If someone says the root of all evil is money, they’ve never met a witch. Hot on Tara Sobrantes heels, I hungered for a quick capture. But my past experiences with brimstone-users had taught me not to eat the candy house until Gretel had heated the oven. The permanent fireball scar on my right butt cheek reinforced the lesson.
Capitalizing on a rare break in the rain, I peered through the branches and foliage I’d arranged to obscure my position in one of the Pacific Northwest’s oldest forests. Drawn to the sweet scent of exhaled carbon dioxide, a deer fly landed on my cheek. I flicked away the bloodsucker while keeping my gaze on a distant group of figures.
Three hundred feet away, the Mystic Monks began another round of tiresome morning rituals. For four lousy days I’d watched them worship their gods. Watched, waited and shivered through one bone-chilling downpour after another. I knew Tara was hiding at the monastery. While I might not have her yet, or the large bounty she’d fetch from shirking a loan shark, I was still in the game.
A man wearing a burgundy cloak ventured away from the others, heading deeper into the woods. He glanced around, perhaps to confirm he was alone, and then crouched until he almost sat. The monk lifted the hem of his woolen robe, carefully draping the material over his knees. I scrunched my nose and started to look away when something caught and held my eye. A steady stream of yellow wet the thick carpet of pine needles between his feet. The men I’d known didn’t squat when they pissed—I got you, Tara.
I stood, careful not to make a sound. In the tight cat suit I wore, the movement caused the plastic edge of my Para Hunter identification card to poke my hip. A practiced shake released two Fae kissed, silver blades from their leather holsters and into my hands. Blades were good for close combat, not for the gap I currently faced. With well placed, gliding steps, I narrowed the opening between us.
Finished urinating, Tara rose, letting the hem of her heavy robe fall. I quickened my pace; I couldn’t afford to lose her bounty. My brother was all the inspiration I needed to complete this job.
A scream pierced my thoughts and the damp, morning air. The pressurized wail thickened then transformed into a muted gurgle. Tara’s hood fell backward, revealing a bobbing metal shaft protruding from under her jaw. Someone, not me, had launched an arrow into her throat.
Move! I lunged forward, feet slipping as my boots sought purchase on the slick ground. Razor sharp, a barb sliced through my suit and lodged into the skin and muscle of my shoulder. The force of the arrow shoved me backward and to the ground. An instantaneous, moor-like sweat coated my skin.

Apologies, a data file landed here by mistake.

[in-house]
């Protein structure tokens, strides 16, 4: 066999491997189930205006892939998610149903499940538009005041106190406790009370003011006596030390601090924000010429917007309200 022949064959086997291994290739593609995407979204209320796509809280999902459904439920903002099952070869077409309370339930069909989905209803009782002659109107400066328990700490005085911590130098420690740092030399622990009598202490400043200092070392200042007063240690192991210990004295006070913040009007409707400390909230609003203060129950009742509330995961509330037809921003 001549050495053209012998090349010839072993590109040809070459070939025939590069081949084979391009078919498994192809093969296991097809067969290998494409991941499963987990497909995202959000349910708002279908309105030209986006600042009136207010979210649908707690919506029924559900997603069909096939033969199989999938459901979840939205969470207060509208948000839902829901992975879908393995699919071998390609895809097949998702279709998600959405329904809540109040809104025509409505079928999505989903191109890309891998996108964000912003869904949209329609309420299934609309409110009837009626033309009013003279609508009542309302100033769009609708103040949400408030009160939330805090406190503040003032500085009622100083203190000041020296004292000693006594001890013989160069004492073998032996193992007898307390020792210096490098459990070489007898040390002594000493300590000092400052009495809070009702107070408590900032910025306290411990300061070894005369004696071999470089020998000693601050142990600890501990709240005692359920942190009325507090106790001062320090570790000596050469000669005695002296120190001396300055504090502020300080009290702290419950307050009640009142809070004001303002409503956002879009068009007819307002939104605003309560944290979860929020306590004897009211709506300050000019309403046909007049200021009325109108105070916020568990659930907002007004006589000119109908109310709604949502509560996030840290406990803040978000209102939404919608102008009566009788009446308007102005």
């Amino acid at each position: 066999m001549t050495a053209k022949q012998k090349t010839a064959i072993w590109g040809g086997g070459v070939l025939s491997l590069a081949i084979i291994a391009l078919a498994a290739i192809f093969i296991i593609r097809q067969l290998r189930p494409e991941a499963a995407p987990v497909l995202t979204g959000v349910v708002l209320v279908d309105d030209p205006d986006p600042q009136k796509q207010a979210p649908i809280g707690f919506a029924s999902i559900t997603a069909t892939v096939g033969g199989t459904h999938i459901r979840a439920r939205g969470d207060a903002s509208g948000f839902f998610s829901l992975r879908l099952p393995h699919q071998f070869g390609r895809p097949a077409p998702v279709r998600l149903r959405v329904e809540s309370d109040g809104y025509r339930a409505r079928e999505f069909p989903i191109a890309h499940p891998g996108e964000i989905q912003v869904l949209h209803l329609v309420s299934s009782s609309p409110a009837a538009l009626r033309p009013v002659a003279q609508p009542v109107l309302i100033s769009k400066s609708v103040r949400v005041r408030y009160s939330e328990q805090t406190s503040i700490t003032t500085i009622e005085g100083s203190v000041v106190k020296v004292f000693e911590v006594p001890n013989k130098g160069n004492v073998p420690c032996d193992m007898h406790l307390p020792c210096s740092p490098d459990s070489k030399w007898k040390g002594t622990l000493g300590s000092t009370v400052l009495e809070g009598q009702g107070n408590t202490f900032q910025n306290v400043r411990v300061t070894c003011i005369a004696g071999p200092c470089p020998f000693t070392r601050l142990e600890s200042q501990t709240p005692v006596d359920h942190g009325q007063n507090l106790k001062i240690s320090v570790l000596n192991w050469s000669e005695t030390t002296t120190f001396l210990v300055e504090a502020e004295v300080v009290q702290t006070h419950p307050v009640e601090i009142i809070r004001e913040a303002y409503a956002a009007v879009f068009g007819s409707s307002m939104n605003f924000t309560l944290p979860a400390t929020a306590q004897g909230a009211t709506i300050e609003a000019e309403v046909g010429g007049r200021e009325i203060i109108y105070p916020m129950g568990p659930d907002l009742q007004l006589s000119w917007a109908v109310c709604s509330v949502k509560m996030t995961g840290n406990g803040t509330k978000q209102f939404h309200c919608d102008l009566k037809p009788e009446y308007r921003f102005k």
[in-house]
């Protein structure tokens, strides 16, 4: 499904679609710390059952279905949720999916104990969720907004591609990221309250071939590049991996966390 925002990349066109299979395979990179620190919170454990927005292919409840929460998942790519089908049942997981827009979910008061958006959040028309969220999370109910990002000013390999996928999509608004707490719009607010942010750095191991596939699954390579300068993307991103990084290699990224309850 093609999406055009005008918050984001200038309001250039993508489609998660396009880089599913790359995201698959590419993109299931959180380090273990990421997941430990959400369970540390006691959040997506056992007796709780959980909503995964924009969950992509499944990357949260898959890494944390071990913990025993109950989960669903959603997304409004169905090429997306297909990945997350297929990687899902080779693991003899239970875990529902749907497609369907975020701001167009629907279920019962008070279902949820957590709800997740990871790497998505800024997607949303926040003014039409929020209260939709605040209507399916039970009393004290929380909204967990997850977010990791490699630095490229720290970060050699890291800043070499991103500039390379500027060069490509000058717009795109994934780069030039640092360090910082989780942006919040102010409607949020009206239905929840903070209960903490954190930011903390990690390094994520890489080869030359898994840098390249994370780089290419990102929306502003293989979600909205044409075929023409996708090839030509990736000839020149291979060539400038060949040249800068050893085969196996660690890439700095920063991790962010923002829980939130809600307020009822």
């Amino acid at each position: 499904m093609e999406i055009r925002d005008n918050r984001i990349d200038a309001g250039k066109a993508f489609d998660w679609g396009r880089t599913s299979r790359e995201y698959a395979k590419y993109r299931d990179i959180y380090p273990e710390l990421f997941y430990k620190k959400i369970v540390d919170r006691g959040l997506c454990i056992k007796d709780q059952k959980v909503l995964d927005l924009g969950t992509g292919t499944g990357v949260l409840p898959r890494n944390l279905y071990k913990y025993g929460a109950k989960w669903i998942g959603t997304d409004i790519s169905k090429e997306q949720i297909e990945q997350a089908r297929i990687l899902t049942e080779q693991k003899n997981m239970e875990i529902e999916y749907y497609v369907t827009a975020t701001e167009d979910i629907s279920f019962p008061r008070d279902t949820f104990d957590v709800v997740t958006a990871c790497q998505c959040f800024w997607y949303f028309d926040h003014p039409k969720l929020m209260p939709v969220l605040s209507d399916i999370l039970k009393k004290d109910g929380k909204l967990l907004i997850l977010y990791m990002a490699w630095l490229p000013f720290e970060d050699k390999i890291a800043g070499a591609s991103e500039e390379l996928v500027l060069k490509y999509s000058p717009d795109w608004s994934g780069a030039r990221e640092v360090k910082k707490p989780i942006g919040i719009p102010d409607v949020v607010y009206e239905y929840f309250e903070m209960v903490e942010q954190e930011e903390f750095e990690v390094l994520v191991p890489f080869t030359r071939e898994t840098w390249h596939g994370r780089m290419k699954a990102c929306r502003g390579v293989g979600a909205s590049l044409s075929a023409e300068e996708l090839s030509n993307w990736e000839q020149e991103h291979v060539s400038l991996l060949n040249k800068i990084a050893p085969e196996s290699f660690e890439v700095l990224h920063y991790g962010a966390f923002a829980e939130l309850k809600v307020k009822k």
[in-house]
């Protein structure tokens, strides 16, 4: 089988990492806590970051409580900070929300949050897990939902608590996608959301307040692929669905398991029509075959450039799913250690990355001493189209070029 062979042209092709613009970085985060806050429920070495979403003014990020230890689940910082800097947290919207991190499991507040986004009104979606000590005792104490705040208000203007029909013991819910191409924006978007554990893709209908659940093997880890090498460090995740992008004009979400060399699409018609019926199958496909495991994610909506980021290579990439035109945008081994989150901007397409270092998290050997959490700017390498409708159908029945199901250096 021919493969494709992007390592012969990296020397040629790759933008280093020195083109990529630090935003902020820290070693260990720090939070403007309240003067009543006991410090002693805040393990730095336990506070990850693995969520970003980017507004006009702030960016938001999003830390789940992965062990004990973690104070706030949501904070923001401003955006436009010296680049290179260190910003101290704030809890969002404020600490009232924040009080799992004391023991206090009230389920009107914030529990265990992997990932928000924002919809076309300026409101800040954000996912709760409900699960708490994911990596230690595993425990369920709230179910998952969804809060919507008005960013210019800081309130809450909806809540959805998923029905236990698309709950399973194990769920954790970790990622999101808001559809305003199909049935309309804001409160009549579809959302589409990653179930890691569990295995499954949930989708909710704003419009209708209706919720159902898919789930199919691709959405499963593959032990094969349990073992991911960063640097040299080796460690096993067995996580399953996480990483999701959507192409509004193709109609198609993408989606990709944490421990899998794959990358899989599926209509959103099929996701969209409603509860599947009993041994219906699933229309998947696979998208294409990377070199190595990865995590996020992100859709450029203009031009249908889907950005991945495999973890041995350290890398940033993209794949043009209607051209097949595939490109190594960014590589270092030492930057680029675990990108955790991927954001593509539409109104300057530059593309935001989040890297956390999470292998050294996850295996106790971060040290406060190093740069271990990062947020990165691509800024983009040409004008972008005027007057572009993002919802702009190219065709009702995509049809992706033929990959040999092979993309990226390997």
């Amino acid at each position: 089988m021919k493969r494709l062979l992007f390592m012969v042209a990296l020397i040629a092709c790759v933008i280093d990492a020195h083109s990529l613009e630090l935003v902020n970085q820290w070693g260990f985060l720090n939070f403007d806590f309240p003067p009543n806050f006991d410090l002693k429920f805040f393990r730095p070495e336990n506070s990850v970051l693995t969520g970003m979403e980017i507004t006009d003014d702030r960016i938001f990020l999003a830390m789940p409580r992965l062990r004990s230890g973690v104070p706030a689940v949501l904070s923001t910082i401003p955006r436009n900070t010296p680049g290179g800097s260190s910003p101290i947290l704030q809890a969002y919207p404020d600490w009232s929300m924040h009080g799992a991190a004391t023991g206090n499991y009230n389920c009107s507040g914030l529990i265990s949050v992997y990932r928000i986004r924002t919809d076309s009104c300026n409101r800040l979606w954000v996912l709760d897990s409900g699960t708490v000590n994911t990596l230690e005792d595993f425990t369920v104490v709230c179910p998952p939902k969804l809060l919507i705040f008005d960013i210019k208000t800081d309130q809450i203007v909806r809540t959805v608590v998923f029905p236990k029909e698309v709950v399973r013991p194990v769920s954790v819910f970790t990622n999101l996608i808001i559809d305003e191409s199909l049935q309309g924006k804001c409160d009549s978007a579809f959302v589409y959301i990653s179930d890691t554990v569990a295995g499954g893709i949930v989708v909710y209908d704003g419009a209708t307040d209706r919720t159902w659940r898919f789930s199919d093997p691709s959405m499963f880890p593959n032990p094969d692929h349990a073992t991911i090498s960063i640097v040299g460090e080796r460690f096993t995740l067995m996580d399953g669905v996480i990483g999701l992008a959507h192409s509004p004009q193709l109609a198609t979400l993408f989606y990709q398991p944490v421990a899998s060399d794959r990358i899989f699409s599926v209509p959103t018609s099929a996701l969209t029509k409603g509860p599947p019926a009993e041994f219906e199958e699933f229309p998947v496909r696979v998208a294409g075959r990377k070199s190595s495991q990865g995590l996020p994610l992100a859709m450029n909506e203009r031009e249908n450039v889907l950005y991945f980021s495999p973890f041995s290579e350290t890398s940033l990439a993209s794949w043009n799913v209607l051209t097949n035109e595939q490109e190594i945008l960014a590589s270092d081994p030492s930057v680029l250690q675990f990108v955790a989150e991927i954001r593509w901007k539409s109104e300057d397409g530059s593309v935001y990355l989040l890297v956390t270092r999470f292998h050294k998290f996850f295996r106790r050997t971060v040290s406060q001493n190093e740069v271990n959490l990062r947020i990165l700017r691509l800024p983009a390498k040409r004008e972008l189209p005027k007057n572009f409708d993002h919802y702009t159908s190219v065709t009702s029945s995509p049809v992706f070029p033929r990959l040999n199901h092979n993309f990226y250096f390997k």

My nostrils flared like a wounded animal, and I scrambled to my feet. Normally, I’ll stubbornly stand my ground, but I’m not stupid. My attacker knew my position, and I didn’t know his. If I stayed put, he’d fill me full of metal like a scrap yard.
Racing away in a crazy zigzag, I heard near noiseless whispers as the air parted, making way for a barrage of arrows. Bolts lodged into the trees all around me, at head level. Yes, someone wasn’t trying to scare me off. Someone wanted me dead. Not here, not now. Not when my brother and his family were counting on me.
Bites of pain skewered my arms, then a leg. The cold cramp of fear tightened its hold on my lungs. Holy shit, I was going to die. Adrenaline driven, I pushed forward long after my wounds should have dropped me.
A misty fog had descended on the dense pine canopy when I finally allowed myself to stop running. I sank to the ground at the base of a tamarack pine. In unison, my muscles and lungs screamed a tortured ditty, whose tune I was hella familiar. I need a new profession or I’m not going to make it to my thirtieth birthday.
Blinking, I tried to focus eyes blurry with tears. I had officially accepted Tara’s mark. For two weeks she was supposed to be off limits to all other Para Bounty Hunters. That was the unwritten code. Someone violated that code, and that someone was here. They’d killed her and tried the same with me. Who? Why?
And how had they found Tara? Some might call it cockiness, I called it first class investigation skills. I was positive that I alone figured out the connection between brother and sister. Tara had blended in seamlessly with the monks. It took me days in that damn hidey-hole to catch her slip.
Lids closing, I slowed my breathing. Trading pain for awareness, I listened to the steady dripping that came from the pine needles above. Morning dew ran down the rough grooves in the bark. A crackle here, a chirp there, then quiet. Head bowing to my chest, minutes spooled by. A long, low howl broke the quiet, followed by another, then another--young, excited yips joining in.
I’d forgotten others beside the monks called the Pacific Northwest home. Wolves hunted in secluded places like this, and the blood trail I left behind was ideal for tracking.